Name: The Notwist
Members: Cico Beck, Markus Acher, Max Punktezahl, Micha Acher
Interviewee: Markus Acher
Nationality: German
Occupation: Experimental songwriters
Current release: Vertigo Days on Morr Music.
Recommendations: One of my recent favourite books is "A dance with Fred Astaire" by Jonas Mekas. And everything by the artist James Castle.

If you enjoyed this interview with The Notwist, head over to their website for more information on the band.   

When did you start writing/producing music - and what or who were your early passions and influences? What what is about music and/or sound that drew you to it?

I started composing songs as a teenager, together with my brother Micha and friends. These songs were mainly imitating the bands and musicians we really liked. In the beginning this was all kinds of stuff, like Mike Oldfield, the Police or Billy Cobham-jazz-funk. But the biggest influence for me soon became Neil Young.

Later I discovered Punk and joined the Punk-band-scene of our small town, and then got into American Hardcore-and Post-Hardcore-bands like Rites of Spring, Moving Targets, Wipers, Pitchfork and Sonic Youth. When I heard Dinosaur Jr.’s You’re Living All Over Me one day, this was a revelation for me …Neil Young mixed with Hardcore … noisy guitars, metal-riffs and 60s-folky-melodies … a music I had dreamed of! This was the beginning of the Notwist.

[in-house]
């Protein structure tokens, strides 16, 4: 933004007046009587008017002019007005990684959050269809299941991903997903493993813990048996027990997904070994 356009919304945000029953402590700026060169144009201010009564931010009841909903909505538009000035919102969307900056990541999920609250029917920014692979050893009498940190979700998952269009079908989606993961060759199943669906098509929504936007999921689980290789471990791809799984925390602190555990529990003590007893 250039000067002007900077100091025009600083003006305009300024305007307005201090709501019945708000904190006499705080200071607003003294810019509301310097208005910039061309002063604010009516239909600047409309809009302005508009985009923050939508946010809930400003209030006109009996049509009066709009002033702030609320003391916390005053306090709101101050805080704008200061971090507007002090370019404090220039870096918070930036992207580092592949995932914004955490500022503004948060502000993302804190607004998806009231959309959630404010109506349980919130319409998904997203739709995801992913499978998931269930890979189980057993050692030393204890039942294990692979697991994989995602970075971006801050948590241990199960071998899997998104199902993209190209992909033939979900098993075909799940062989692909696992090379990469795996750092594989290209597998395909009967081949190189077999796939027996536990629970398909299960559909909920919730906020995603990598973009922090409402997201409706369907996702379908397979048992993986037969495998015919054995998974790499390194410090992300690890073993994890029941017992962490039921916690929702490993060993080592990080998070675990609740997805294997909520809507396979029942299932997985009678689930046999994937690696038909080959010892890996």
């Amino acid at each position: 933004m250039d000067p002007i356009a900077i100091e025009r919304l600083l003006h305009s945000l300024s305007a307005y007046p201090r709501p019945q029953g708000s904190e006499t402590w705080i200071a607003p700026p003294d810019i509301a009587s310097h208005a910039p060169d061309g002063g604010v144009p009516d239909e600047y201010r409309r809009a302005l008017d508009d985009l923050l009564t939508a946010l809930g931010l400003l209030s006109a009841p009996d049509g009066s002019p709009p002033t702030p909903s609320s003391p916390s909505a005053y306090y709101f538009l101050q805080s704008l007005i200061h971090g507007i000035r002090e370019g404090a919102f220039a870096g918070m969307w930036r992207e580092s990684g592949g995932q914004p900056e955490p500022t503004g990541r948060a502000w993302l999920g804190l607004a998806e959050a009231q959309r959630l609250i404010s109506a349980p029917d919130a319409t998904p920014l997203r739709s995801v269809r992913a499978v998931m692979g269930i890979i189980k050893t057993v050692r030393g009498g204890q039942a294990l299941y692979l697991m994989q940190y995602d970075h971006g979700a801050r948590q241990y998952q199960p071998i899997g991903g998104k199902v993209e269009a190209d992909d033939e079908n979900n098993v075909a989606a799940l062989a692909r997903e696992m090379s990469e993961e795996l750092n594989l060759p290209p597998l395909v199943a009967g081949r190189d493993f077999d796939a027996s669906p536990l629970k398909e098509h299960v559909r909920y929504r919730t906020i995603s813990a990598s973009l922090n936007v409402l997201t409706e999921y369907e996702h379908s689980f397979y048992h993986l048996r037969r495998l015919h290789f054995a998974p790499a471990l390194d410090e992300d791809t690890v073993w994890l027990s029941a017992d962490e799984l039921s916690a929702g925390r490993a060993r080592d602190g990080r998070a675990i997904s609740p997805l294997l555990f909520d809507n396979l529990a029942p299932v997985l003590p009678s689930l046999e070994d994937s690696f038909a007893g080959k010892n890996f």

For most artists, originality is first preceded by a phase of learning and, often, emulating others. What was this like for you? How would you describe your own development as an artist and the transition towards your own voice? What is the the relationship between copying, learning and your own creativity?

This is hard to tell, as I try not to analyze my composing too much. I think, most important in the end is always to know what you don’t want to do.

Music is a strange and intimate language … it is transforming experiences in sounds … you can not grab it, but still it can make you cry … so the more I know, the less I understand, and this is really great.

Listening to other people’s music, the sounds on the streets or in nature is the biggest inspiration. Like the band Van Pelt wrote it: “stealing from our favourite thieves“. More than a musician I am a fan, and I learn and take so much from other artists.

What were your main compositional- and production-challenges in the beginning and how have they changed over time?

When we started as Hardcore-Punk-trio, we had no knowledge of recording. This was before computers helped everybody build their own studio at home, and so we went to this heavy-metal-studio for the first 2 records and just let the engineer record and mix all the songs.